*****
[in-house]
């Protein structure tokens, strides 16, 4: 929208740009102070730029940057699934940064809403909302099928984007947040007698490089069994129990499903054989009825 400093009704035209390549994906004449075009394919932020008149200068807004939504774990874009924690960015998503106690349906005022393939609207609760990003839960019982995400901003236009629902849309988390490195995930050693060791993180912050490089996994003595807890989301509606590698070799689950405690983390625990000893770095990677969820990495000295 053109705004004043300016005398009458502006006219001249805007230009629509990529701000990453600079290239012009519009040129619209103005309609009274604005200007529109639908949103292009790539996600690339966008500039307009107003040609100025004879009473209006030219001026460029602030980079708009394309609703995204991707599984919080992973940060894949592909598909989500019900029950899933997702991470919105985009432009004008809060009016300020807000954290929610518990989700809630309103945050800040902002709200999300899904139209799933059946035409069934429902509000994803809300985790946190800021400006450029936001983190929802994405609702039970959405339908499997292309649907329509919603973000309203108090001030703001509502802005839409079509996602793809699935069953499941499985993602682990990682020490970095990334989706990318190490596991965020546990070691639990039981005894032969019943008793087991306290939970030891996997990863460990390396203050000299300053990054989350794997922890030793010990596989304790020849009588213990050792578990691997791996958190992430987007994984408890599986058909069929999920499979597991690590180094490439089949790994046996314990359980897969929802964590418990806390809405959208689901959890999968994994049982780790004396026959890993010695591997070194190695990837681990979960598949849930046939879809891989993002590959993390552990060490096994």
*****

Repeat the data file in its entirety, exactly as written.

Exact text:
[in-house]
């Protein structure tokens, strides 16, 4: 929208740009102070730029940057699934940064809403909302099928984007947040007698490089069994129990499903054989009825 400093009704035209390549994906004449075009394919932020008149200068807004939504774990874009924690960015998503106690349906005022393939609207609760990003839960019982995400901003236009629902849309988390490195995930050693060791993180912050490089996994003595807890989301509606590698070799689950405690983390625990000893770095990677969820990495000295 053109705004004043300016005398009458502006006219001249805007230009629509990529701000990453600079290239012009519009040129619209103005309609009274604005200007529109639908949103292009790539996600690339966008500039307009107003040609100025004879009473209006030219001026460029602030980079708009394309609703995204991707599984919080992973940060894949592909598909989500019900029950899933997702991470919105985009432009004008809060009016300020807000954290929610518990989700809630309103945050800040902002709200999300899904139209799933059946035409069934429902509000994803809300985790946190800021400006450029936001983190929802994405609702039970959405339908499997292309649907329509919603973000309203108090001030703001509502802005839409079509996602793809699935069953499941499985993602682990990682020490970095990334989706990318190490596991965020546990070691639990039981005894032969019943008793087991306290939970030891996997990863460990390396203050000299300053990054989350794997922890030793010990596989304790020849009588213990050792578990691997791996958190992430987007994984408890599986058909069929999920499979597991690590180094490439089949790994046996314990359980897969929802964590418990806390809405959208689901959890999968994994049982780790004396026959890993010695591997070194190695990837681990979960598949849930046939879809891989993002590959993390552990060490096994």